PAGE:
I got on the other side.
I actually made it down several of those paths I kept seeing from the windows of the vehicles where I had been sitting and staring longingly at the beauty of Zambia. The first dirt pocked road I made it down ended at Yvonne’s house in Matero, a section of Lusaka.
That’s Yvonne there stirring the pot of nshima with her homegrown maize in the background. Nshima is a staple here in Zambia, and I’ve even had a turn making it over the coals of the brazier. My muscles were given a workout trying to prevent lumps from forming as I whipped that cooking stick around the pot. In the photo you can also see Sharon and Meshach who are about to play Uno with Yvonne’s younger son John and me when we walk in that door. The reason I managed to spend the night at Yvonne’s house and have her serve as my escort for a trip to Zambia’s Copperbelt region is because Yvonne’s brother Chungu Mwila is a student at the University of Southern Maine. My dear friend and colleague Alain Nkulu introduced me to him as well as Chungu’s sister and brother-in-law Sally and Maxwell Chikuta one hot day last summer, and because of those simple introductions made in Alain’s home in Portland, Maine, I have been invited into the lives of complete strangers. Alain, Chungu, Maxwell and Sally’s generosity reminds me of the epitaph I saw just a few weeks ago when I was wandering around a cemetery in Victoria Falls with the rest of my family. We happened upon John Neil Wilson’s grave and the words engraved on his tombstone moved us.
“Your name, your deeds will be as legible on the hearts you left behind as the stars on the brow of evening.”
That is my new desire–to live that kind of life.
We leave the next morning, Yvonne and I. We cram into the minibus along with workers from this area of town headed into downtown Lusaka. We buy a ticket for one of the big buses going north to the Copperbelt to visit Chungu and Yvonne’s aunt and uncle. And hours later when we land, we are somewhere near Kalulushi in the bush.
It is like arriving in a novel. It is quiet: complete and utter peace. Water is drawn from the well. Lemons and mangoes grow on the tress. The two live without money. Chungu’s Uncle Charles is using the limbs from trees to build a drying rack for the dishes. The “rope” he uses comes from the fiber of the bark of a tree. Chungu’s Aunt Bana Mpundu is cooking in one hut with the vegetables she has grown and the chickens she has raised. Charles worked for the mines and was put on “early retirement” 20 years ago while still a young man in his fifties (my age!). He was given enough money to buy the house and the family existed on just the little that remained for over a year. That is the last time there has been a steady course of income. Occasionally they sell fruit from their trees or crops from their garden on the roadside, but mostly they live there “by God’s grace.” Both of them glow, literally radiate an inner light that appears borne of contentment. The kind the rest of us keep chasing, but here it is. Just quietly sustaining itself without any gadgets or distractions. I am completely and utterly happy in this place of dignity and self-sufficiency. This is the Outdoor Experience I have been wanting. And the next morning, I do not want to leave, but there is a mother who needs to see her daughter.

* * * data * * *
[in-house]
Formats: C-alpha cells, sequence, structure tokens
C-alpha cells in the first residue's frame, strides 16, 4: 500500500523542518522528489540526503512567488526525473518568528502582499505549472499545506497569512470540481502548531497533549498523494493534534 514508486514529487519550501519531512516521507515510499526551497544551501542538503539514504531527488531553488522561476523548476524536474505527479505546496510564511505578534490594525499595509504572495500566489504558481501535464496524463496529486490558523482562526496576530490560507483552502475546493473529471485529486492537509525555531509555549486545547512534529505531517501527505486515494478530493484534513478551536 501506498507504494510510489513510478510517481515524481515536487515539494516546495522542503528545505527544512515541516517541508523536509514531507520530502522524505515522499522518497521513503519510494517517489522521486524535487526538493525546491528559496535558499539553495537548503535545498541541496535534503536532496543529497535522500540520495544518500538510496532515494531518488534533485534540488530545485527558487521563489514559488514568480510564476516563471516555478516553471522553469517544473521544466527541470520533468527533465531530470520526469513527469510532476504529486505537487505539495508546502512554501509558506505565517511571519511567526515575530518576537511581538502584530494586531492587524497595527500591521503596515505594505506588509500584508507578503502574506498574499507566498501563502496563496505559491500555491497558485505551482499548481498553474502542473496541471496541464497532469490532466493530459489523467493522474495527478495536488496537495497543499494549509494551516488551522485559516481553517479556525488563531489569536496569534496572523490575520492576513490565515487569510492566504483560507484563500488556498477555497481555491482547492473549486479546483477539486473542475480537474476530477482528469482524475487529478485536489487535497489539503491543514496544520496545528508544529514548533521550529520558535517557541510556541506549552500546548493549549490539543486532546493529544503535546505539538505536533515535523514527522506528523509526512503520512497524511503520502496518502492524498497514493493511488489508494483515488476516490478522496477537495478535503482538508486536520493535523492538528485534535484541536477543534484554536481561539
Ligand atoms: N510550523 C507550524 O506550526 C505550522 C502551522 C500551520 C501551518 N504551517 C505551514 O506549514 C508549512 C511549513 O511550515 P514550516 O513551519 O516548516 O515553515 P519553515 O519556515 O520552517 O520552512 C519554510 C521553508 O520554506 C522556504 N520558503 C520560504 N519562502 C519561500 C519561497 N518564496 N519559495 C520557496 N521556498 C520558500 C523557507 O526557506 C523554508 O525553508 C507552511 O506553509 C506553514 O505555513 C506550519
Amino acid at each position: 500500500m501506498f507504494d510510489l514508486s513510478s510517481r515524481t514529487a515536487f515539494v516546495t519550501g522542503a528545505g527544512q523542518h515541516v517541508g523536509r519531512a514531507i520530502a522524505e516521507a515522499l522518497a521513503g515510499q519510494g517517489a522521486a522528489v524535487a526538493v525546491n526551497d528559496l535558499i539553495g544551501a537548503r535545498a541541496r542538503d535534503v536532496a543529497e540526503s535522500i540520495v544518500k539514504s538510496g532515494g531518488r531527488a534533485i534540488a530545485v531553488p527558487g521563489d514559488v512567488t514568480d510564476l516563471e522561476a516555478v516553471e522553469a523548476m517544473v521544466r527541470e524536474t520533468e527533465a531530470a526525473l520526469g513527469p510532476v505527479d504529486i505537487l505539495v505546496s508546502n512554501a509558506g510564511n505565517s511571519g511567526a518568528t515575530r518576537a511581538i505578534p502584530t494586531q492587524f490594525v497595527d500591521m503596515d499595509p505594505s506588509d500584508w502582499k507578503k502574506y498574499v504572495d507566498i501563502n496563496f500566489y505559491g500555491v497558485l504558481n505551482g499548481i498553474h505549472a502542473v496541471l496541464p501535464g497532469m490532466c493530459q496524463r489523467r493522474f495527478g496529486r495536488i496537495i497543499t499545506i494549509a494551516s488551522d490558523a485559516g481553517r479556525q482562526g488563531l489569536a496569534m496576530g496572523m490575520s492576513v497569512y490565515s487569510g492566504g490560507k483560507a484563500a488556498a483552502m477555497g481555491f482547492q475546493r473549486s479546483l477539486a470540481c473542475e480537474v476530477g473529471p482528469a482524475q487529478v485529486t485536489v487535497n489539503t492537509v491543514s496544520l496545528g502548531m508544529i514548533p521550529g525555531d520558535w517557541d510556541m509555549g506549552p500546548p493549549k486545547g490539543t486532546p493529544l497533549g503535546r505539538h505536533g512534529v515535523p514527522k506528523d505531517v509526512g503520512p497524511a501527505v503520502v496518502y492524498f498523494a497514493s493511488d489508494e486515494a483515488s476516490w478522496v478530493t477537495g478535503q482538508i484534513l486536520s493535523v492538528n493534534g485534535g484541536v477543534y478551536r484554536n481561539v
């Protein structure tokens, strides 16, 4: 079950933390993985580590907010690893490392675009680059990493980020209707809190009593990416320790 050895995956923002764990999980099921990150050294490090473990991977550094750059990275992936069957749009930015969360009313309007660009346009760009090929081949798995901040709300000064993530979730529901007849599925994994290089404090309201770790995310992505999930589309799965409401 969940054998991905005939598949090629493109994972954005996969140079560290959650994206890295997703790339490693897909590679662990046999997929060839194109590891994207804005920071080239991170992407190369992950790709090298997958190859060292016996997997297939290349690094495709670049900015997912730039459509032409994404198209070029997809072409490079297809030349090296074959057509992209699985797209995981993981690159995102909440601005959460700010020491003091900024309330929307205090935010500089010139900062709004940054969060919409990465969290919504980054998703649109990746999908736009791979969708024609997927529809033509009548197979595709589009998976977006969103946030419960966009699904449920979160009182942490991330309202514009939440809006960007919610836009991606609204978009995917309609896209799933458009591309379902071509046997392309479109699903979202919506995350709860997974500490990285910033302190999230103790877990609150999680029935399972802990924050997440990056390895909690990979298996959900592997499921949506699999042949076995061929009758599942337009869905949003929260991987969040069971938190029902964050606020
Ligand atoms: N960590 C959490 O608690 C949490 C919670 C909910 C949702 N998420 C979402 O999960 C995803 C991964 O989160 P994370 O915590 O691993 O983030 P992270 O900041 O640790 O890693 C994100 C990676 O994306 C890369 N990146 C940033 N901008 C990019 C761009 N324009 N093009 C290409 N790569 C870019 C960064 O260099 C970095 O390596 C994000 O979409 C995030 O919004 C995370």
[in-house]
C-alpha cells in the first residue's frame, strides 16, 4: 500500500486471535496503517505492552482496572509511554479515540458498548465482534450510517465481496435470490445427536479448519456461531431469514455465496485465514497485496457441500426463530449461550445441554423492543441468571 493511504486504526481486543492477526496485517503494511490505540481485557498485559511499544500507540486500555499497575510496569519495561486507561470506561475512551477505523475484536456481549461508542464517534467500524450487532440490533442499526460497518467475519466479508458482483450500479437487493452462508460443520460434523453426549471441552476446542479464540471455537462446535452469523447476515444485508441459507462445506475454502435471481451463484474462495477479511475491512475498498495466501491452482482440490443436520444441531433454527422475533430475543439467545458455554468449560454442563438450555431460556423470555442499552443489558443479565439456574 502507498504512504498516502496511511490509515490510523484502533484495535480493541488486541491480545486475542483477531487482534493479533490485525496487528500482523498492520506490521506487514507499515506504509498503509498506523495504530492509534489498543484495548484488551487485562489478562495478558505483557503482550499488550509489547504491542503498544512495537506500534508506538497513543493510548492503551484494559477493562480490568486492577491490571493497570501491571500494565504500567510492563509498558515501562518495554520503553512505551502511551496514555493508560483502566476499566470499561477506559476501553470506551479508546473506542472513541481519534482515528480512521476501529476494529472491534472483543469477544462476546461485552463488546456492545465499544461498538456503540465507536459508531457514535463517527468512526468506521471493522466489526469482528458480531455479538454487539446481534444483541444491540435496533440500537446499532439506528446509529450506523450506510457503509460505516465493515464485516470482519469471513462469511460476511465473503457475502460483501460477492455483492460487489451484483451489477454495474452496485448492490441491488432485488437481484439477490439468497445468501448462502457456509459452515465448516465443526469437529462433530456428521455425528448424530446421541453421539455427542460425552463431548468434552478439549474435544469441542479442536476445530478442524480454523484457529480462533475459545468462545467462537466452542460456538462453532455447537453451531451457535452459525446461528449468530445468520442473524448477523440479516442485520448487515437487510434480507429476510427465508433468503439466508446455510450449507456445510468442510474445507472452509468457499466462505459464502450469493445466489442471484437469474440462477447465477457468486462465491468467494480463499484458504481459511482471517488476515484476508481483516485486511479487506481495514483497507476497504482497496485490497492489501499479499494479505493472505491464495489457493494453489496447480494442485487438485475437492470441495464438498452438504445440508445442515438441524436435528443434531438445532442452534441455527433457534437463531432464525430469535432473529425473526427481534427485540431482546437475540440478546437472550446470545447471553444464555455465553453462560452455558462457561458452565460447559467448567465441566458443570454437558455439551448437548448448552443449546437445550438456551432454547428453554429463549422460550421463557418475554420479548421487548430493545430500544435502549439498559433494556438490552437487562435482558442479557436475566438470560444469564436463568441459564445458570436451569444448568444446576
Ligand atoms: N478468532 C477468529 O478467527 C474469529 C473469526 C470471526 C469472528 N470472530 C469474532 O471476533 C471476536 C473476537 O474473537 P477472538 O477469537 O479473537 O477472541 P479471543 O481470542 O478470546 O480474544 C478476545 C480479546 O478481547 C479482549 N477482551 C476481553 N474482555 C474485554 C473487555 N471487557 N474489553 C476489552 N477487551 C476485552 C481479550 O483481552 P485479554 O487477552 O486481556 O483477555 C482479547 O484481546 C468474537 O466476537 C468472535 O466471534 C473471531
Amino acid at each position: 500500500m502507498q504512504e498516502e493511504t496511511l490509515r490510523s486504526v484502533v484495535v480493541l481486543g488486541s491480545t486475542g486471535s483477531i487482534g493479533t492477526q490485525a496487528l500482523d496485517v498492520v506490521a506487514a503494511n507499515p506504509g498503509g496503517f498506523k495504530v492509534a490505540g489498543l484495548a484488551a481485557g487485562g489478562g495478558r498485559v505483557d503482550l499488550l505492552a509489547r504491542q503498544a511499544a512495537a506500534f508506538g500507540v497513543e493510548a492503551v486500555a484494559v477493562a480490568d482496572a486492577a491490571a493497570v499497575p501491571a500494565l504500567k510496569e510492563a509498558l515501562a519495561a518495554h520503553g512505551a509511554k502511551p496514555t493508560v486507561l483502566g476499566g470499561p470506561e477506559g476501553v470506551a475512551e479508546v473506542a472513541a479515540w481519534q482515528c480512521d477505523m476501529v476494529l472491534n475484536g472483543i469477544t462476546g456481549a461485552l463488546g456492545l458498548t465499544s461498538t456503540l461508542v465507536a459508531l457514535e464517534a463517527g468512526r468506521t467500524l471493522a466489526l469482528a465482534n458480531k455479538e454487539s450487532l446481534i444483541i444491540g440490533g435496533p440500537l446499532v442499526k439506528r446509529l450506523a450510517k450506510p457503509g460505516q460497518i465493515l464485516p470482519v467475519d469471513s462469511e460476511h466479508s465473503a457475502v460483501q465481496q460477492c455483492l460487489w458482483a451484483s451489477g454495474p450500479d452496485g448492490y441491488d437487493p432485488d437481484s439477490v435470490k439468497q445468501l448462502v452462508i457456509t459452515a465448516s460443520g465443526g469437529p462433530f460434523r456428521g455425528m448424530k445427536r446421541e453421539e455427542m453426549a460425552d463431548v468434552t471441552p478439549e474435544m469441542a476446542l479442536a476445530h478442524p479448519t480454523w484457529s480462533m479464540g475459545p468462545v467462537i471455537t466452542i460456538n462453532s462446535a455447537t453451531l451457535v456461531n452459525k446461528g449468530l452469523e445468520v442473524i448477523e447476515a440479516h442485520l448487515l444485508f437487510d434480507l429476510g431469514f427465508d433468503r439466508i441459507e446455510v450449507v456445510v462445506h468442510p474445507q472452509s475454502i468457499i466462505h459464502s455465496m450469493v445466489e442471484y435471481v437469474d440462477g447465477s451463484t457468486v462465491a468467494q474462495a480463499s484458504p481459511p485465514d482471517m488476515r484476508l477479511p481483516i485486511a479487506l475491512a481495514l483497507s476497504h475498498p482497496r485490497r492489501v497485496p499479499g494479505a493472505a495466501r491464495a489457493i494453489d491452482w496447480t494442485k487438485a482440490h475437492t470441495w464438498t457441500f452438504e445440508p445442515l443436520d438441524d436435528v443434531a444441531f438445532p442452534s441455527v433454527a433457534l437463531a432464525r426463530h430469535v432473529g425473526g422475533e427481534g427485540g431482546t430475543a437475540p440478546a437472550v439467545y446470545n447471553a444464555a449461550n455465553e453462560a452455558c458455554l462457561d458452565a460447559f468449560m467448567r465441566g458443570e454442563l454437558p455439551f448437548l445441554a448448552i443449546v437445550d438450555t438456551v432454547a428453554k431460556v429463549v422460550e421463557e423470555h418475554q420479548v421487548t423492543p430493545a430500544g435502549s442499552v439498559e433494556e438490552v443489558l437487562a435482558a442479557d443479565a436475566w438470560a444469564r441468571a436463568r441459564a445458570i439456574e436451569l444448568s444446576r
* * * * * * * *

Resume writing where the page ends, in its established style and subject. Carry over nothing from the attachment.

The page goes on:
Yvonne and I head to Chingola. I do not realize it, but we are on the bus with a pal. Yes, I have become one of those people my students have told me about. I am driving in a crowded minibus with a chicken. My chicken. Like all the children on all the public transportation we’ve taken, the chicken is well behaved, but I don’t know if this will save him from what I am concerned will be his fate when we arrive.
We arrive in Chingola and I go down another deeply rutted dirt road. Yvonne is a mother happy to see her daughter Loveness again. We spend the afternoon at Chikola Secondary school with Loveness and her friend Matilda, and I watch very talented teenagers sing in the chorus, dance and play drums in the culture club and recite poetry in the drama club. I am back in a familiar venue–the company of adolescents. The evening is spent back at the house with (another) Sharon and her son, more nshima and dancing.
Later in the week, I am invited to Mtendere, another section of Lusaka, to visit at the home of Naomi, a life long resident of Lusaka who works for my niece. She and I have spent time talking during the day as she makes the house sparkle, and I am honored by her openness. Naomi’s family welcomes me and I am struck by how easily everyone speaks to me and tells me about how even with a Secondary School diploma it is difficult for a young person to obtain a job and stay employed. We sip coke and I listen to the stories very different from the ones of the students I work with in Portland, Maine. Yet, like many young adults, there is hope and optimism for change.
Everywhere I have gone I have been greeted by friendly, giving people willing to talk and tell me their stories. I am told Zambia’s country slogan is, “The Real Africa,” and I have seen a genuineness here. There is no pretense. Life is lived in the here and now.